The Same Old Sharks
What is it that the Sharks have been accused of being for the past few seasons (besides chokers)? The answer: Soft.
All year long members of the Sharks organization have been claiming that this is a different club than those that were roughed up, folded and bowed out in the second round of the Playoffs in the past. One conclusion can be drawn from their Game 1 performance against Anaheim; these Sharks are not much different.
Please Don't Be Rough With Us!
Throughout the entire regular season the Sharks have not lived up to their claims of a new-found toughness. Sure they can become agitated to the point that even guys like Setoguchi and Michalek dropped the gloves this year, but most of the Sharks' scraps seem to come from frustration and annoyance rather than a desire to assert their dominance.
When it has been time for the Sharks to say "we will not
be pushed around" nobody on the team does anything. We saw it last season in the Calgary series when Captain Patrick Marleau was reduced to a bloody smear on the boards after he was crushed by defenseman Cory Sarich. No one came to Marleau's aid and the Sharks folded, squandering a 3 - 0 first period lead. Sadly for Sharks fans, the past pattern has repeated itself throughout this regular season. In a mid-season game against the Los Angeles Kings Marleau was again creamed, this time by Denis Gauthier with a head-shot from behind that sent him into the boards (Gauthier was suspended for the hit after the game). Again no one came to Marleau's aid. There were several other similar incidents to Sharks star players such as Joe Thornton.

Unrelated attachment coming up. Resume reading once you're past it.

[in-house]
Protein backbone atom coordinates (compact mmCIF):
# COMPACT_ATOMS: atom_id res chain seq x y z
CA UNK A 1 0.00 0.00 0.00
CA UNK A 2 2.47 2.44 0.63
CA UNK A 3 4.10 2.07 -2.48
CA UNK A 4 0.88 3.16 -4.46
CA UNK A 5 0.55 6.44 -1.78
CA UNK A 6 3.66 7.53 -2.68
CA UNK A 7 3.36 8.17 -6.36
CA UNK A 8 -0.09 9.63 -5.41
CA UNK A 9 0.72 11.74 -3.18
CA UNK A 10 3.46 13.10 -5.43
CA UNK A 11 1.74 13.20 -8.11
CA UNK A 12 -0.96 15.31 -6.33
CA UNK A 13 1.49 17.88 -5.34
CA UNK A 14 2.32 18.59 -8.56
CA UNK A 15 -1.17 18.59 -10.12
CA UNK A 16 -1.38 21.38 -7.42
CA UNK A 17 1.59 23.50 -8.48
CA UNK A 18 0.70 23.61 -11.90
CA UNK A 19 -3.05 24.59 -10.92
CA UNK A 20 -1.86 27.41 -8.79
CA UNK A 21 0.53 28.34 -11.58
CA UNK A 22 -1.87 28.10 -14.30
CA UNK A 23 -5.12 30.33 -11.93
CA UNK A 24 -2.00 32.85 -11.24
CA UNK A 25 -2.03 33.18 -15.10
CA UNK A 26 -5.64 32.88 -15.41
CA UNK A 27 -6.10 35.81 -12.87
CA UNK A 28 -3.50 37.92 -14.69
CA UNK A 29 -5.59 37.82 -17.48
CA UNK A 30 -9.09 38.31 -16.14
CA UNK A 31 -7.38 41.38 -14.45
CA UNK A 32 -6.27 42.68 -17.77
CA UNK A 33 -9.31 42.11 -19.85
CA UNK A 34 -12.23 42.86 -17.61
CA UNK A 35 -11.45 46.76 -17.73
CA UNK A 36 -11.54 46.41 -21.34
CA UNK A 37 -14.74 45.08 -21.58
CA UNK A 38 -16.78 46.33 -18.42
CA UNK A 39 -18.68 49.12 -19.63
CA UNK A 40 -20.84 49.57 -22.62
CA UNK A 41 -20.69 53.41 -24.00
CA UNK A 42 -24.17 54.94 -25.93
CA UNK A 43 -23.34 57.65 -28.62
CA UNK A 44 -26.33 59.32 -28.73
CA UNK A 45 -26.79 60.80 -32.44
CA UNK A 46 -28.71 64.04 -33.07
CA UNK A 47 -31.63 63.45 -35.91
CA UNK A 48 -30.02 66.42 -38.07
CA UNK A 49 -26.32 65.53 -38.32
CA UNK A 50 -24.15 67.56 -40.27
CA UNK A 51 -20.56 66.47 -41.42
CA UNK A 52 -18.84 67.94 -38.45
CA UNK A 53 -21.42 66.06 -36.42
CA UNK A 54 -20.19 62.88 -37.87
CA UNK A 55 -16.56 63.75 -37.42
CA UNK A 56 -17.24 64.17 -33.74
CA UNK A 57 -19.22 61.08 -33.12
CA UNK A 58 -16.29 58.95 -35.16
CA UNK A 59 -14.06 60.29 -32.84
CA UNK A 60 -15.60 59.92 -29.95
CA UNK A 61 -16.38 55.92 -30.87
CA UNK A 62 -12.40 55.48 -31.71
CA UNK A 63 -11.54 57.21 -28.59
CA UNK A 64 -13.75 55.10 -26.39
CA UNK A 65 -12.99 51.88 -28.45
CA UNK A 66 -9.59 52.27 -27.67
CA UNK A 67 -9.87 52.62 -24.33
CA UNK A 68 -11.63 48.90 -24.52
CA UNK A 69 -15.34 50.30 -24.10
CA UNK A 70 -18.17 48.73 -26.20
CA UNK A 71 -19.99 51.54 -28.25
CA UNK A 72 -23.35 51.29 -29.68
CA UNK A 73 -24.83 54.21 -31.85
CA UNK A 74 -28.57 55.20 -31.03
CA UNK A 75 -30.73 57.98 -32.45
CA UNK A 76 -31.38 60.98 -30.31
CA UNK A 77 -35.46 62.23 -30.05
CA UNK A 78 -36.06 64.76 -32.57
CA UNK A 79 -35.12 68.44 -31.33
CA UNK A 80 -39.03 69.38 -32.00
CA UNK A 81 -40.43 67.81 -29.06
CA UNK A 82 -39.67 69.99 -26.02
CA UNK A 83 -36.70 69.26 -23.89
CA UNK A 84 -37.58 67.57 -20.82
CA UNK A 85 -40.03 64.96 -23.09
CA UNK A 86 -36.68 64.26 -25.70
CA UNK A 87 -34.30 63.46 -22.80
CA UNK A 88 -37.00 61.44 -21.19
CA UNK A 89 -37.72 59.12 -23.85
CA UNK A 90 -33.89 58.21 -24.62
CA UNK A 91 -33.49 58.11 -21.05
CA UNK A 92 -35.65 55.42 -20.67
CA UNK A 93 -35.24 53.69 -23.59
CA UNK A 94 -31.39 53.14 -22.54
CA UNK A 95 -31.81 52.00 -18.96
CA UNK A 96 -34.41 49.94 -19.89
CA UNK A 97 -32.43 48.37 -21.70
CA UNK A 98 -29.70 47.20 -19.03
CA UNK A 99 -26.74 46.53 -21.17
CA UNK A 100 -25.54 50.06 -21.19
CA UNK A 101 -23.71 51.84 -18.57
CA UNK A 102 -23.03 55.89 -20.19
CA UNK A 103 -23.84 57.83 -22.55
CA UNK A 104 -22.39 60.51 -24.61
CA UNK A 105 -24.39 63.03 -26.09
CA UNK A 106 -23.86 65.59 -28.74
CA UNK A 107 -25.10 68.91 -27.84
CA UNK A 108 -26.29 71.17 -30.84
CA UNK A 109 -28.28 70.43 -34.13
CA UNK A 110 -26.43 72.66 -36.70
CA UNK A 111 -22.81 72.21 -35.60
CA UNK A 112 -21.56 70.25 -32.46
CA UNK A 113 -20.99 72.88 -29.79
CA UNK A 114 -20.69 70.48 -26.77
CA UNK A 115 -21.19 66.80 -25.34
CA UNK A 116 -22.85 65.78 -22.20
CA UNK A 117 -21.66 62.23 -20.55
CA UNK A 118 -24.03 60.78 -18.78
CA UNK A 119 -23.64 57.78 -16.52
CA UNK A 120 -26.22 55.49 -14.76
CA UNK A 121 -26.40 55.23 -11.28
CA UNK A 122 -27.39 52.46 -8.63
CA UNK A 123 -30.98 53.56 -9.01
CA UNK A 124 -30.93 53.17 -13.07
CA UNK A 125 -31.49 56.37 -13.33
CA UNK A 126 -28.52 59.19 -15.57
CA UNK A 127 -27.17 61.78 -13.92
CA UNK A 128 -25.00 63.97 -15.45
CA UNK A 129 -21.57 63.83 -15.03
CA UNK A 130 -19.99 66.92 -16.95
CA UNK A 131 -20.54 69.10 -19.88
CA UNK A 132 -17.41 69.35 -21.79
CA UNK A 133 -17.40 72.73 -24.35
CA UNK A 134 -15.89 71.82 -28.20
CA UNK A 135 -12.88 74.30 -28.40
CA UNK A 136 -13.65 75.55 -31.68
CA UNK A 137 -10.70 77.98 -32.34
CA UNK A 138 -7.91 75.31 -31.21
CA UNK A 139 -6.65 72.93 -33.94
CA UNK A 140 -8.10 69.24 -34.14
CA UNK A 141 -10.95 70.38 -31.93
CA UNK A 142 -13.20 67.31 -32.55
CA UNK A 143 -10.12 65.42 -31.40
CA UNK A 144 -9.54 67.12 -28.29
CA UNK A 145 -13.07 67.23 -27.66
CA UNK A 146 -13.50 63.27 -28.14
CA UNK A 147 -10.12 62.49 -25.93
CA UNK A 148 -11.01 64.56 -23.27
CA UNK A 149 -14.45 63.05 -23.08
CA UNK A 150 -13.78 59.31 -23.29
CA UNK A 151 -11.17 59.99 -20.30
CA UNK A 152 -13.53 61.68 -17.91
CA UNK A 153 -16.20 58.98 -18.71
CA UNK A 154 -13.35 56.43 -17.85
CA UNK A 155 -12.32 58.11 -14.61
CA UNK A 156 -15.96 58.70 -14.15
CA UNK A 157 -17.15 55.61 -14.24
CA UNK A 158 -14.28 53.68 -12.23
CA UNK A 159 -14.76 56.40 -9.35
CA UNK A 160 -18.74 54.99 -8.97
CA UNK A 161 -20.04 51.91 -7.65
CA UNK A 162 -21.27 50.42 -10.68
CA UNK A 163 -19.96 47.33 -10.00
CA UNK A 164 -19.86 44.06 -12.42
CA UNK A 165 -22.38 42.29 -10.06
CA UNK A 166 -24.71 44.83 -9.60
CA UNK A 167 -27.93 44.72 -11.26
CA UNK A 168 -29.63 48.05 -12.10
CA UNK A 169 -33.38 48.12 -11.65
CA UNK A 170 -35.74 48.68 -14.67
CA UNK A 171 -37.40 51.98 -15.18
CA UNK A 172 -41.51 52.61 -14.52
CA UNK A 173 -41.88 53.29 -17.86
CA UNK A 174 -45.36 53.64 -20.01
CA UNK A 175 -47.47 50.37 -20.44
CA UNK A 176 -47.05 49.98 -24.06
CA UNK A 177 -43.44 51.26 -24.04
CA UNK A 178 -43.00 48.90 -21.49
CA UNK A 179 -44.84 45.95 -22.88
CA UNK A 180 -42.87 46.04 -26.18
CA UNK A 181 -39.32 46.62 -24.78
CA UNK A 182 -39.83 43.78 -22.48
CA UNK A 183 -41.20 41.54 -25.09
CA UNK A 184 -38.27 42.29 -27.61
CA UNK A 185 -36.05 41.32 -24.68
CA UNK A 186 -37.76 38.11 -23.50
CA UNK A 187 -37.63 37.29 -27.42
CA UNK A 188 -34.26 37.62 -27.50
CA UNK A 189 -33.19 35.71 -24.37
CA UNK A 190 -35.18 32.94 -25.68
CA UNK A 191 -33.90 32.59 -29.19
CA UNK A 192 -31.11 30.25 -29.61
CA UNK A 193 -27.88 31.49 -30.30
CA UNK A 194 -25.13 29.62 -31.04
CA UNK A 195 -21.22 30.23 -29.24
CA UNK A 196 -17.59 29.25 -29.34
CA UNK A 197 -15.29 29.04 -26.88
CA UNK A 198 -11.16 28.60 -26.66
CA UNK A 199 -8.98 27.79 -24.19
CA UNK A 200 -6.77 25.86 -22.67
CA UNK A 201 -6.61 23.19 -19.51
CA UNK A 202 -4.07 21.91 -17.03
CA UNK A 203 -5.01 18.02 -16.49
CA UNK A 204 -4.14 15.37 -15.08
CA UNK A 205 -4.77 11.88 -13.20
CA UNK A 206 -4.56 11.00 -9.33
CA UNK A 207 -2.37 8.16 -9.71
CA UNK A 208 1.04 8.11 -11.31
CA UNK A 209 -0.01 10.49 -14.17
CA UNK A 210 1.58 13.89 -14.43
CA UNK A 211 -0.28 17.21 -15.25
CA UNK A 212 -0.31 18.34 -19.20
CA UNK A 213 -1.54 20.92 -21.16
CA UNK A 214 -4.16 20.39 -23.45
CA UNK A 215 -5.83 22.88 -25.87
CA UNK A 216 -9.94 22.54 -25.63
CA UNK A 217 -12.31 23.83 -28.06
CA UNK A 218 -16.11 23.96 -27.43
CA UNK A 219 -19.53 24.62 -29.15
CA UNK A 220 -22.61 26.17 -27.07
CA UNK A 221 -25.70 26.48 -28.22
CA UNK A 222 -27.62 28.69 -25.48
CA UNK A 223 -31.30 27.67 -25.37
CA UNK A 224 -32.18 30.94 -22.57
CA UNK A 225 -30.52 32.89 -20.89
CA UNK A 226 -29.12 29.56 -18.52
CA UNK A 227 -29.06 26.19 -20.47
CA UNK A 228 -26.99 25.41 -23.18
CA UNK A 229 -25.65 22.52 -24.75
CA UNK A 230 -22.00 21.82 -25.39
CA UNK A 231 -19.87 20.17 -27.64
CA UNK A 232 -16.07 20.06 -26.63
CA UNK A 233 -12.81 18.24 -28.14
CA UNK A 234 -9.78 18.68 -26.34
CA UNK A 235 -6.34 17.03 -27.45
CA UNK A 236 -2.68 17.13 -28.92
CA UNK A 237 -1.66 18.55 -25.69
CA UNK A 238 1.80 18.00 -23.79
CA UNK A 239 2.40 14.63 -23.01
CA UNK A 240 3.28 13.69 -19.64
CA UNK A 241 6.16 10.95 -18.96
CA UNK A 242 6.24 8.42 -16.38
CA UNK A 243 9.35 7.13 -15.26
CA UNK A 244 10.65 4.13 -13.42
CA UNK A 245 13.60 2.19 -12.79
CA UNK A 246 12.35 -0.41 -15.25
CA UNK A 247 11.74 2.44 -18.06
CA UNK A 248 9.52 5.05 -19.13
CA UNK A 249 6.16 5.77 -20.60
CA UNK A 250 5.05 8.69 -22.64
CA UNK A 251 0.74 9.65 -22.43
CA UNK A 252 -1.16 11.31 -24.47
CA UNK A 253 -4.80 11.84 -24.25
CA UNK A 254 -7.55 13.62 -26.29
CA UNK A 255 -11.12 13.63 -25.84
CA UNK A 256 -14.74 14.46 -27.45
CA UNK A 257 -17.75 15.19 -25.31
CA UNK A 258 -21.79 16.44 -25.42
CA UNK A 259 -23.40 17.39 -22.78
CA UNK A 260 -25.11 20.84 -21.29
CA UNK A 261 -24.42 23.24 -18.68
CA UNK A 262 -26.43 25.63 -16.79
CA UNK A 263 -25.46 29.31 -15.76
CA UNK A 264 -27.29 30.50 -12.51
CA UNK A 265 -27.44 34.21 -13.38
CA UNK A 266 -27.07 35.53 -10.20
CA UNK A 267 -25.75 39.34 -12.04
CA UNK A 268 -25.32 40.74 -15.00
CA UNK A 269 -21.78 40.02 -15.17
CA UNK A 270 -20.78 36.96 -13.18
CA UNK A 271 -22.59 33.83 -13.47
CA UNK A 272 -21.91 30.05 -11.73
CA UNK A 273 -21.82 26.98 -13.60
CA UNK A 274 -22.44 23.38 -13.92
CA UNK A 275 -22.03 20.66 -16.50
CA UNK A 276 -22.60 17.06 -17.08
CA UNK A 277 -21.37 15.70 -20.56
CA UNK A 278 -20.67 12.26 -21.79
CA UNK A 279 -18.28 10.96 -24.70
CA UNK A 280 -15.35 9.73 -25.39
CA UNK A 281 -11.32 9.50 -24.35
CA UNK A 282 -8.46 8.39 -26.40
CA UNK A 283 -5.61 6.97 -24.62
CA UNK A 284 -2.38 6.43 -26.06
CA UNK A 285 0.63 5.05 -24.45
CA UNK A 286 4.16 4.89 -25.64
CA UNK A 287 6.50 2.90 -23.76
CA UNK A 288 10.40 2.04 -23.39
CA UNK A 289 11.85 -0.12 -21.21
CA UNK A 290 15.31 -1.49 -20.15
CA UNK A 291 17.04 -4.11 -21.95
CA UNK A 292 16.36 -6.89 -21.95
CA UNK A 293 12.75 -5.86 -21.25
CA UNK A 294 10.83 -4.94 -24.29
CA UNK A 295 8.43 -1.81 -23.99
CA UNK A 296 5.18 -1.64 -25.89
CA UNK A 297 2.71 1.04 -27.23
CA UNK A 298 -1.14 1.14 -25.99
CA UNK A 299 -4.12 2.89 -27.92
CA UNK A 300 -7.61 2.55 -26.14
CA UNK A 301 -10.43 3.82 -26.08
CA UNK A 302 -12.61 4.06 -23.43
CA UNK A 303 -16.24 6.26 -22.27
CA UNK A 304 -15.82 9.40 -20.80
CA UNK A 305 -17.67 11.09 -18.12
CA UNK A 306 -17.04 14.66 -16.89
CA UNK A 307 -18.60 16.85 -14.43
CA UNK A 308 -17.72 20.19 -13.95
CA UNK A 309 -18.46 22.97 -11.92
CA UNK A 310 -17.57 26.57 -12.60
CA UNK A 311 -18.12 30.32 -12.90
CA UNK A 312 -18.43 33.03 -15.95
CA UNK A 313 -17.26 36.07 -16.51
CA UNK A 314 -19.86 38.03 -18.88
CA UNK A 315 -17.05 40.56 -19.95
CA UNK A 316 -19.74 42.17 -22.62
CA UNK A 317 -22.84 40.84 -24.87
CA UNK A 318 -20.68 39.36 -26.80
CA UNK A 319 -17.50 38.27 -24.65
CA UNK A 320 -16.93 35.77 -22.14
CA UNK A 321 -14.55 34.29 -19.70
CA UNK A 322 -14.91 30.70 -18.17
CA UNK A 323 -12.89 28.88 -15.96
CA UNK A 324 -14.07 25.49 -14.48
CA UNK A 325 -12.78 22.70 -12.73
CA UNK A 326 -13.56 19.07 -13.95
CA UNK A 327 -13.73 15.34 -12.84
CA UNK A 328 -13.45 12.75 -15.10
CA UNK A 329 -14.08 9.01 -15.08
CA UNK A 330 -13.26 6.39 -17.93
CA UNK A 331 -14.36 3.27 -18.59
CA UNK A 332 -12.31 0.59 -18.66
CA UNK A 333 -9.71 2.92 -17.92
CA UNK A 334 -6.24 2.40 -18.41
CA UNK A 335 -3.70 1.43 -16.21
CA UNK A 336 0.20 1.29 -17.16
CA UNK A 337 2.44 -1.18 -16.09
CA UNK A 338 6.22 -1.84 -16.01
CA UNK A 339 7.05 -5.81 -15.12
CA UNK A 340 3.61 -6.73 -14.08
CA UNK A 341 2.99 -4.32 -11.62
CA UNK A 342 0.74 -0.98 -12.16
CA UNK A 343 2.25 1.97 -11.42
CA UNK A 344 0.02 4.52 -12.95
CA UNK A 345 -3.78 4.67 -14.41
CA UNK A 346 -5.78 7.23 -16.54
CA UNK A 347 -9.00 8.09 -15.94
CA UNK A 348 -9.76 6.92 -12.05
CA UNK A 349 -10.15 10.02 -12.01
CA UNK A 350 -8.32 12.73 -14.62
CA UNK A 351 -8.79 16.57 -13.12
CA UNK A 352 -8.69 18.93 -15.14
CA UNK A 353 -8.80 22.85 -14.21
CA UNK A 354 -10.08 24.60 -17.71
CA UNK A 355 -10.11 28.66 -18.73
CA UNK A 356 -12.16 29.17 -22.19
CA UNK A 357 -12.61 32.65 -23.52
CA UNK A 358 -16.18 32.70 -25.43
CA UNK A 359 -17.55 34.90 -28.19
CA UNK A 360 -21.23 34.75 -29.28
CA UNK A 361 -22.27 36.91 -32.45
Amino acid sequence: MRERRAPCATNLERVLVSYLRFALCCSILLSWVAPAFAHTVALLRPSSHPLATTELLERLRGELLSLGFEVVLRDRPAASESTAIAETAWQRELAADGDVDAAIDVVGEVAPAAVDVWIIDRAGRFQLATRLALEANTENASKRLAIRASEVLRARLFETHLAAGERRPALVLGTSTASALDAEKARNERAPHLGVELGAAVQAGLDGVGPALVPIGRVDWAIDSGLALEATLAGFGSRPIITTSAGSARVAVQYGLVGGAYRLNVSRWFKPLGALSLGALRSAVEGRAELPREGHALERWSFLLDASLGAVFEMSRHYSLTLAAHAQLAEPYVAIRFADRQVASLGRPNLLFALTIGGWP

In the Sharks' final regular season game against Anaheim, Marc-Edouard Vlasic fell while fighting for the puck with winger Corey Perry. With Vlasic on the ground, Perry hit him in the face with the blade of his stick 3 - 4 times while Sharks Assistant Captain Joe Thornton stood right next to him and of course, Big Joe did nothing but whine to the referee. Again, no message was sent except: "You can do whatever you want to us because we are not going to fight back."
Time to Send a Message
Based on Game One, it seems that Anaheim got the message loud and clear. The Sharks were pushed around all night in front of Anaheim's goal. If the Sharks are serious about winning a Stanley Cup this year they need to send a new message; not just to the Ducks, but to the entire league. That message needs to be sent to every player like Chris Pronger, who put Dan Boyle in a choke hold that lasted about five seconds without any fear of reprisal. The Sharks need to make it perfectly clear that they will not be pushed around any longer even if it costs them a few two-minute roughing calls, or five-minute fighting majors, or ten-minute misconducts, or even a game suspension or two and as long as there are few broken-noses and for their opponents a new level of respect to show for it. Opposing teams may respect the Sharks' skill, but not their heart or toughness. Not a single player on the Sharks roster is feared, even the supposed tough-guy Jody Shelly.
I am not advocating purposely injuring opposing players, but I am suggesting that it is time the Sharks do something drastic when provoked. Something drastic enough that it will strike fear in the hearts of any player that considers taking another cheap-shot at one of the men in teal. The time has come for the Sharks to stop talking like the most-skilled, hardest-working, toughest team in the National Hockey League, and start acting like it.